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Significance of Biochemical Markers in Applied Toxicology


  1. Fernando Gil MD, PhD,
  2. Antonio F. Hernández MD, PhD

Published Online: 15 DEC 2009

DOI: 10.1002/9780470744307.gat179

General, Applied and Systems Toxicology

General, Applied and Systems Toxicology

How to Cite

Gil, F. and Hernández, A. F. 2009. Significance of Biochemical Markers in Applied Toxicology. General, Applied and Systems Toxicology. .

Author Information

  1. University of Granada, Senior Lecturer in Toxicology, Department of Legal Medicine and Toxicology, Faculty of Medicine, Spain

Publication History

  1. Published Online: 15 DEC 2009


The use of biological markers in the evaluation of disease risk has increased markedly in the last decades. The relationship between toxic levels of chemicals in the body and their toxic response is rather complex because it depends on several factors, including toxicokinetic and genetic aspects. Biomarkers allow the assessment of the potential interaction and impact of xenobiotics on living organisms. A biomarker was originally defined as the concentration of toxic agents, or their metabolites, in biological samples. However, the concept of biomarker has been further expanded, including those biological changes resulting from interaction between chemicals and their cellular or molecular targets, as well as genetically determined polymorphisms of enzymes involved in Phase I and II of metabolism, which are responsible for the differential susceptibility of individuals to chemical agents. This chapter discusses examples of biomarkers of exposure, effect and susceptibility and their usefulness in toxicology.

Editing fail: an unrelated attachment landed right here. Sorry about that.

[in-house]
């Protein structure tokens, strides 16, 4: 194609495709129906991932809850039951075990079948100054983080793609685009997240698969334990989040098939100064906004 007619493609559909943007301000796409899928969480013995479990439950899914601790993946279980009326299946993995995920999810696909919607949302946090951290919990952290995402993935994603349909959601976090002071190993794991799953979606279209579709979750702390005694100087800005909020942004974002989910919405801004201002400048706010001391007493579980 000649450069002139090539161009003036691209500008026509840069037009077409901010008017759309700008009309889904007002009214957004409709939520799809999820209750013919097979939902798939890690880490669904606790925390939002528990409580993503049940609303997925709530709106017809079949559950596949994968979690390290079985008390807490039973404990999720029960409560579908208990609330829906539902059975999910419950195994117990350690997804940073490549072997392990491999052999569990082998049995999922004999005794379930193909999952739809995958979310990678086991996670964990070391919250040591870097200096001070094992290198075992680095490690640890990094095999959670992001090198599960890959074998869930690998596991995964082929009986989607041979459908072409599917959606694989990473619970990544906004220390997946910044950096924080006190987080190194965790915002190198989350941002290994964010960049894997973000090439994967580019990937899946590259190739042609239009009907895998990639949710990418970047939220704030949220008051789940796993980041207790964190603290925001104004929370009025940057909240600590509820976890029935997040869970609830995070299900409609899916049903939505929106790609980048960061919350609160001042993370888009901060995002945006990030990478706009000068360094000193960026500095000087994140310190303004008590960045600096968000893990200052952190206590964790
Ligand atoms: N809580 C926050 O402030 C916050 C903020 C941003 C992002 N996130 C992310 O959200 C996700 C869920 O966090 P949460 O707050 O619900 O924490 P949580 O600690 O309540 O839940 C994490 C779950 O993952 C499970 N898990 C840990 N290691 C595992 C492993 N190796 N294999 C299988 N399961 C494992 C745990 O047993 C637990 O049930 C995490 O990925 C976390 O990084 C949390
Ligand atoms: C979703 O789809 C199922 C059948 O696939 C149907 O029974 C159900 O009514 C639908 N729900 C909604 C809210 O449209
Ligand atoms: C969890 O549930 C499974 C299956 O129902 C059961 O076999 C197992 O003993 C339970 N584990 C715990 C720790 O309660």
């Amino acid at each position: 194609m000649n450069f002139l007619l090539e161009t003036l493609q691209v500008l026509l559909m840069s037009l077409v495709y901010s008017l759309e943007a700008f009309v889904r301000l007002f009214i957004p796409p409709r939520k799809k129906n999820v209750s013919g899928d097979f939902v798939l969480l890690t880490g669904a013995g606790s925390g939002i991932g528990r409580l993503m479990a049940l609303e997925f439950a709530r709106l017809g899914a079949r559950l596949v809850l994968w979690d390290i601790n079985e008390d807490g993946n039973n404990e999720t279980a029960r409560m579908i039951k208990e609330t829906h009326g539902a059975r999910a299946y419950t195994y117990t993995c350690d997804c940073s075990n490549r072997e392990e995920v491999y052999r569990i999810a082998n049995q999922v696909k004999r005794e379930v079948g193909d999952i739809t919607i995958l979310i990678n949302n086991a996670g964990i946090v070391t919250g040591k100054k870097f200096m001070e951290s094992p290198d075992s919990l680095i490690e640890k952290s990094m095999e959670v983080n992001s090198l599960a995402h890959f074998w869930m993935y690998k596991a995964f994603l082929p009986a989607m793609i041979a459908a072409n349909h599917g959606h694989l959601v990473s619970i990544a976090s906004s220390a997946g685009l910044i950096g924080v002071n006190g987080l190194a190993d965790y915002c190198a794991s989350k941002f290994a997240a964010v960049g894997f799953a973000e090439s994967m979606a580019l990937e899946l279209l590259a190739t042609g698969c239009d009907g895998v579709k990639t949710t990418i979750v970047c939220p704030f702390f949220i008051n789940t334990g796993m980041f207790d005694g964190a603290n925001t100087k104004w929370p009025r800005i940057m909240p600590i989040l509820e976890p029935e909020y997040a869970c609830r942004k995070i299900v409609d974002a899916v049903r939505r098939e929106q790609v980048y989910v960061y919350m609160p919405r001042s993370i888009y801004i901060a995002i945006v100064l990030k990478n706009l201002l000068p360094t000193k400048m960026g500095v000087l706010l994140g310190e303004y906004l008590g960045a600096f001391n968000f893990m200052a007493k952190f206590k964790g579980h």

• biochemical markers;
  • exposure;
  • toxic effects;
  • individual susceptibility;
  • disease risk